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November 27, 2017

Will Northern Ireland scupper a Brexit deal?

The rule of thumb in any difficult EU negotiations is that a major breakthrough is preceded by a phase in which it seems impossible to reach any, a phase of intense wobble. Will we be looking back at the debate over Northern Ireland as the last-minute wobble in an ultimate successful Article 50 agreement? Or was Northern Ireland an accident waiting to happen?

The EU and Ireland are playing hardball. We fear they are miscalculating, and may provoke a situation in which an Article 50 deal becomes impossible. The position taken by Ireland, that it would not accept a hard border between the North and the Republic, would mean one of two things: either the UK drops its entire Brexit strategy of leaving the customs and single market; or it grants special status to Northern Ireland, as a result of which the EU's external borders would run across the Irish Sea. It's not hard to figure out the position of a UK minority government supported by a Northern Irish unionist party. The only way out of this mess is the one outlined by Niall Fitzgerald - a special customs partnership between the UK and Ireland, with lots of mutual recognition agreements, and some joint presentation on regulatory bodies. But this is not something that can easily be done in the next ten days. Nor can it be done until the contours of the future association and trade agreements become clearer. If Ireland demands clarity on this issue in the next ten days, it simply won't happen. 

Britain's international trade secretary Liam Fox told Sky TV that the UK will not be offering a solution to the Northern Ireland issue in the next ten days, as requested by the EU, and will only do so once the negotiations with the EU have moved on to discussing the future relationship.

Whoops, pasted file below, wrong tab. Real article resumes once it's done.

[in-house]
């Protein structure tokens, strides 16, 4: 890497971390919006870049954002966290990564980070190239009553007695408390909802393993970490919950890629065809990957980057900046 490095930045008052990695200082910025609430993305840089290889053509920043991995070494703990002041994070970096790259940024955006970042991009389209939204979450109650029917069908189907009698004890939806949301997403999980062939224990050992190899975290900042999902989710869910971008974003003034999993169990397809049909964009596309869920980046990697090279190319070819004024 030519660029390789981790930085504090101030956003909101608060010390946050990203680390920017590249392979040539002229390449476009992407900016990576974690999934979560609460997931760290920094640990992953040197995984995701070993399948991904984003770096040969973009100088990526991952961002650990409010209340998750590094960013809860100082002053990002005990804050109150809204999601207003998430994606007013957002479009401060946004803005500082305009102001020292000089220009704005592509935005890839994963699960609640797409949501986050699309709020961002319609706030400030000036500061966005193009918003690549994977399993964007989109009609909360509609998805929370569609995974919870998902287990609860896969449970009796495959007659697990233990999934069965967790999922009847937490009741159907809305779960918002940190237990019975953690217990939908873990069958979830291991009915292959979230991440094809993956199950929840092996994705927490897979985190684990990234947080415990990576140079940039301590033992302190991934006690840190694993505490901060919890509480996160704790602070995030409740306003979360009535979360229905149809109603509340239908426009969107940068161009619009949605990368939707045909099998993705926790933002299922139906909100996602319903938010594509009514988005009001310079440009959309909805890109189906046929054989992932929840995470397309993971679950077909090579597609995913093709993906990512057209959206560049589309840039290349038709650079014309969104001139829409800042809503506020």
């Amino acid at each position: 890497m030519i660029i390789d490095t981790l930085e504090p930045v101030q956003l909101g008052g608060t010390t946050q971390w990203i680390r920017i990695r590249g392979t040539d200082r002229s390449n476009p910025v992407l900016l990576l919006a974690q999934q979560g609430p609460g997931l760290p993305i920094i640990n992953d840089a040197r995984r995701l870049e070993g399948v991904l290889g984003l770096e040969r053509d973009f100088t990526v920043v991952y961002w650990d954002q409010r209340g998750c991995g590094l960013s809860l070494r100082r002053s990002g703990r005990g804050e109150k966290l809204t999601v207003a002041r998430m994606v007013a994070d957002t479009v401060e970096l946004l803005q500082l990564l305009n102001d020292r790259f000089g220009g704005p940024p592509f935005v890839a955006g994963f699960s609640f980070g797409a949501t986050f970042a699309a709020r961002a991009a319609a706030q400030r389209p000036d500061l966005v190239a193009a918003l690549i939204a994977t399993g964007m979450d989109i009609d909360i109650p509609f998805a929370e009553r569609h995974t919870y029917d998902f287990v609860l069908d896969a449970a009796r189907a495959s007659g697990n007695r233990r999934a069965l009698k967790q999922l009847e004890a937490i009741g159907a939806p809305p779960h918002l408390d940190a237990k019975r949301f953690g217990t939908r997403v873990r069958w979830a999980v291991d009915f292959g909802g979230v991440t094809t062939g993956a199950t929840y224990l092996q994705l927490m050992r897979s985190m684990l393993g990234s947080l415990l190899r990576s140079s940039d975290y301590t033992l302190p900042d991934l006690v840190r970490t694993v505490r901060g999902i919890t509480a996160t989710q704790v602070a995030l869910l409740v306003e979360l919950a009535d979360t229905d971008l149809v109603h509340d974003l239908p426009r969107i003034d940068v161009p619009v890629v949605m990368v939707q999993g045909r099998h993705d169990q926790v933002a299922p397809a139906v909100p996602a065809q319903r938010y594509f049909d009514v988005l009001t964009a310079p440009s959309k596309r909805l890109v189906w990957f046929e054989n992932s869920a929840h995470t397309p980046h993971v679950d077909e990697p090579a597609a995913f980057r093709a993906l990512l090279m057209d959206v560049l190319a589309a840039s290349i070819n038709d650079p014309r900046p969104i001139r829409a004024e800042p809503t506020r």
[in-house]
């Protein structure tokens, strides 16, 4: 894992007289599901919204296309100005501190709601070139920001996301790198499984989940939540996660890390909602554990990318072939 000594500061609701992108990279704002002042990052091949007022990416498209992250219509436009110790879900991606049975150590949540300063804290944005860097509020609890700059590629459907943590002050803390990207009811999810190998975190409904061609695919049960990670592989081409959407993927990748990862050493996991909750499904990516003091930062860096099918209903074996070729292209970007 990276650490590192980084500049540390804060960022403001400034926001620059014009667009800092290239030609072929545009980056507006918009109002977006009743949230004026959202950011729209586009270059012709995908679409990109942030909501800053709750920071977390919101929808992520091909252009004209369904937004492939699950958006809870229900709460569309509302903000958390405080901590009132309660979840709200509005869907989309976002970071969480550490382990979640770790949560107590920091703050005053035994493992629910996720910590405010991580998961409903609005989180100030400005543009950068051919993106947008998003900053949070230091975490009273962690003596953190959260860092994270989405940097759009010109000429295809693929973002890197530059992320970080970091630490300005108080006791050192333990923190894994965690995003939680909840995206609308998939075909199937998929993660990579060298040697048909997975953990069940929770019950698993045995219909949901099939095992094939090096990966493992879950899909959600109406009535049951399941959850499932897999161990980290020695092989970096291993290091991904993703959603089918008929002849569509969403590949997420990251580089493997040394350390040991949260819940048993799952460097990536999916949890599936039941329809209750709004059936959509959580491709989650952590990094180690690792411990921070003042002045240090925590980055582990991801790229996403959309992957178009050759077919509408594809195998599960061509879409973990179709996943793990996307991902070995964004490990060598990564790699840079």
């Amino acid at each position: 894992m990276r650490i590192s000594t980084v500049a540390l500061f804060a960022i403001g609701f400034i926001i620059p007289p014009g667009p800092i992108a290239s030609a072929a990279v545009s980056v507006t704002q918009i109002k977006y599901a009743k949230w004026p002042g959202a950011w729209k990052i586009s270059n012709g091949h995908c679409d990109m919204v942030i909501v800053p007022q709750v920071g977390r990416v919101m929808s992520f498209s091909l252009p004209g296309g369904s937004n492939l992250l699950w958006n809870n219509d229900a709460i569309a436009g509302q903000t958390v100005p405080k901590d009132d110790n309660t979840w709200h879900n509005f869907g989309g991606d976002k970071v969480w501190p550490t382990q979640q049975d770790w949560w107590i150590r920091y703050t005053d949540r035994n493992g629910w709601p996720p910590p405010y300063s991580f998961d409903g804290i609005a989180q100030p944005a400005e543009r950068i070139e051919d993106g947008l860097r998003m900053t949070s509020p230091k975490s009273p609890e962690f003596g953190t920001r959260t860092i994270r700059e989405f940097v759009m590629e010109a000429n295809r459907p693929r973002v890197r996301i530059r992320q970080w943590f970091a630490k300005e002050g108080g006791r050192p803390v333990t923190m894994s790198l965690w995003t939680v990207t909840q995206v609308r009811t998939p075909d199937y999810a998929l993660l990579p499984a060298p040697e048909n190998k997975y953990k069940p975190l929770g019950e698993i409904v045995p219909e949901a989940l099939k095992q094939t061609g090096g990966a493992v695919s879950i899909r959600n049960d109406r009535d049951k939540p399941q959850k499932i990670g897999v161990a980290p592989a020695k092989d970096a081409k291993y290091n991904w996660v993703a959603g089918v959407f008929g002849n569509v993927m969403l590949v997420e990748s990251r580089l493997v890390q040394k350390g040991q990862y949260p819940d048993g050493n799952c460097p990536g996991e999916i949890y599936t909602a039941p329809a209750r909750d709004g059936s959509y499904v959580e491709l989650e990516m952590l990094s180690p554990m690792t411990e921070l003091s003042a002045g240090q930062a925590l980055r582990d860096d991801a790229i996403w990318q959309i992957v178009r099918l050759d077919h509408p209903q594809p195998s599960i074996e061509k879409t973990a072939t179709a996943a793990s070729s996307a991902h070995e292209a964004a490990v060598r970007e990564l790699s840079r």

The Irish columnist Fintan O'Toole has written an article for Guardian in which he notes that the possibility of an Irish general election will have no impact on this matter. No possible outcome would weaken the Irish government's insistence on the imperative of avoiding a hard border.

"As things stand, the December summit seems likely to say that enough progress has been made on two of the key preliminary questions, the divorce bill and the mutual recognition of the rights of expat citizens. But Ireland will be the spoke in the wheel."

O'Toole is most concerned about the verbal outbursts that would follow such a result, but the more serious problem is that such a decision would trigger Brexit preparation by British industry on a large scale. Companies have been holding off until there is clarity of the future relationship. But, if this summit were to fail, people would start making preparation for a hard Brexit - preparations that could turn into a self-fulfilling prophecy. We noted a comment by Philip Hammond that the value of a transition deal would rapidly decline as companies shift operations out of the UK. And, if the value of a transitional agreement declines rapidly, while the EU does not entertain the idea of any Canada-Plus option, the no-deal Brexit option will become a rational choice for the simple reason that the alternative is becoming highly unattractive. If Ireland vetoes the second stage of the Article 50 agreement, then Ireland will veto a no trade agreement. If that is the expectation, there is no advantage in pursuing an agreement. In that case, the UK may well end the Brexit negotiations early.

It is not that easy to see a diplomatic way out of this problem. We would also favour a change in the UK Brexit strategy of leaving the customs union and the single market. But we note that this strategy was supported by UK legislation, and accepted by the EU. Forcing the UK to drop this strategy seems futile. This is also where the strategy of the UK's Remainers has been mistaken. Rather than betting all on a Brexit reversal, they should have joined forces to press for the EEA option - the only one that provides membership of the single market. We still think that a strategic shift is possible. But if this issue is forced onto the UK from the outside, the response may well be the opposite of what is intended.